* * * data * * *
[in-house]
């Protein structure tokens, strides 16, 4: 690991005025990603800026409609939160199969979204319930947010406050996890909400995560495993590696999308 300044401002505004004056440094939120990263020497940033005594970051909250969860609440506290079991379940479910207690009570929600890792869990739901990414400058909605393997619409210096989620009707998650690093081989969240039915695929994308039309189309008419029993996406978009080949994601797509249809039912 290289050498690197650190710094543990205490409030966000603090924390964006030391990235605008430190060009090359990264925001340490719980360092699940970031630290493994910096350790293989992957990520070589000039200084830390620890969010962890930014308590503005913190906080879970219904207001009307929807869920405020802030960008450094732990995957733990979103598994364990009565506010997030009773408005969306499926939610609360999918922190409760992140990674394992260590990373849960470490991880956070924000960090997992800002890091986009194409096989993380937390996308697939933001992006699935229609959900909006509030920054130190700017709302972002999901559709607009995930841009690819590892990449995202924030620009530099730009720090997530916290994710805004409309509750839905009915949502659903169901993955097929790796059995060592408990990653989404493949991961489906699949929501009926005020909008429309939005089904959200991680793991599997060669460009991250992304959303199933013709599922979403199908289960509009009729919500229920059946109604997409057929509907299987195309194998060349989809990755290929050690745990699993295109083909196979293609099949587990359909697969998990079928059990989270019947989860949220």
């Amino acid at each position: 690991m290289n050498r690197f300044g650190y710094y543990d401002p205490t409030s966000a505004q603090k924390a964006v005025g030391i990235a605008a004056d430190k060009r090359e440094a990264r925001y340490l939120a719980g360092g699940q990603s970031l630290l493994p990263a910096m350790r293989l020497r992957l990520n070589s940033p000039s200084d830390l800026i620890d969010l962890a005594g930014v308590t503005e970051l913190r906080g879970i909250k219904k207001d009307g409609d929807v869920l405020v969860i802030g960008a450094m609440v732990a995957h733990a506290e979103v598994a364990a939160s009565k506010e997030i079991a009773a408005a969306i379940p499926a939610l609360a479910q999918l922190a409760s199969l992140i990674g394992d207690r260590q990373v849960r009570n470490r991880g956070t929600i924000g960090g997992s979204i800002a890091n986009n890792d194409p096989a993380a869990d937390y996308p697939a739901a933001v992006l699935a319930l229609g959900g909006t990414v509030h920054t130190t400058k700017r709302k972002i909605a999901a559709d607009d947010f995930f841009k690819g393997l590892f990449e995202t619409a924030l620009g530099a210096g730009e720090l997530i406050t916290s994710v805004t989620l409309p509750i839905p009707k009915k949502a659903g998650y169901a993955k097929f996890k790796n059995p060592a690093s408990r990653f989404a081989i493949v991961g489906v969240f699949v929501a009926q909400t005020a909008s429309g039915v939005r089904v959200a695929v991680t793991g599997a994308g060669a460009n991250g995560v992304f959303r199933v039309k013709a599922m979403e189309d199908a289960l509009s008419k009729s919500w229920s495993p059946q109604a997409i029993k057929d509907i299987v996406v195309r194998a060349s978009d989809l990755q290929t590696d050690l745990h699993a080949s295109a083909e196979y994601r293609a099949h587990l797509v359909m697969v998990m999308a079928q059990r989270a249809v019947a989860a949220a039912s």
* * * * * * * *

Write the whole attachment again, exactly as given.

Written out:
[in-house]
């Protein structure tokens, strides 16, 4: 690991005025990603800026409609939160199969979204319930947010406050996890909400995560495993590696999308 300044401002505004004056440094939120990263020497940033005594970051909250969860609440506290079991379940479910207690009570929600890792869990739901990414400058909605393997619409210096989620009707998650690093081989969240039915695929994308039309189309008419029993996406978009080949994601797509249809039912 290289050498690197650190710094543990205490409030966000603090924390964006030391990235605008430190060009090359990264925001340490719980360092699940970031630290493994910096350790293989992957990520070589000039200084830390620890969010962890930014308590503005913190906080879970219904207001009307929807869920405020802030960008450094732990995957733990979103598994364990009565506010997030009773408005969306499926939610609360999918922190409760992140990674394992260590990373849960470490991880956070924000960090997992800002890091986009194409096989993380937390996308697939933001992006699935229609959900909006509030920054130190700017709302972002999901559709607009995930841009690819590892990449995202924030620009530099730009720090997530916290994710805004409309509750839905009915949502659903169901993955097929790796059995060592408990990653989404493949991961489906699949929501009926005020909008429309939005089904959200991680793991599997060669460009991250992304959303199933013709599922979403199908289960509009009729919500229920059946109604997409057929509907299987195309194998060349989809990755290929050690745990699993295109083909196979293609099949587990359909697969998990079928059990989270019947989860949220």
């Amino acid at each position: 690991m290289n050498r690197f300044g650190y710094y543990d401002p205490t409030s966000a505004q603090k924390a964006v005025g030391i990235a605008a004056d430190k060009r090359e440094a990264r925001y340490l939120a719980g360092g699940q990603s970031l630290l493994p990263a910096m350790r293989l020497r992957l990520n070589s940033p000039s200084d830390l800026i620890d969010l962890a005594g930014v308590t503005e970051l913190r906080g879970i909250k219904k207001d009307g409609d929807v869920l405020v969860i802030g960008a450094m609440v732990a995957h733990a506290e979103v598994a364990a939160s009565k506010e997030i079991a009773a408005a969306i379940p499926a939610l609360a479910q999918l922190a409760s199969l992140i990674g394992d207690r260590q990373v849960r009570n470490r991880g956070t929600i924000g960090g997992s979204i800002a890091n986009n890792d194409p096989a993380a869990d937390y996308p697939a739901a933001v992006l699935a319930l229609g959900g909006t990414v509030h920054t130190t400058k700017r709302k972002i909605a999901a559709d607009d947010f995930f841009k690819g393997l590892f990449e995202t619409a924030l620009g530099a210096g730009e720090l997530i406050t916290s994710v805004t989620l409309p509750i839905p009707k009915k949502a659903g998650y169901a993955k097929f996890k790796n059995p060592a690093s408990r990653f989404a081989i493949v991961g489906v969240f699949v929501a009926q909400t005020a909008s429309g039915v939005r089904v959200a695929v991680t793991g599997a994308g060669a460009n991250g995560v992304f959303r199933v039309k013709a599922m979403e189309d199908a289960l509009s008419k009729s919500w229920s495993p059946q109604a997409i029993k057929d509907i299987v996406v195309r194998a060349s978009d989809l990755q290929t590696d050690l745990h699993a080949s295109a083909e196979y994601r293609a099949h587990l797509v359909m697969v998990m999308a079928q059990r989270a249809v019947a989860a949220a039912s």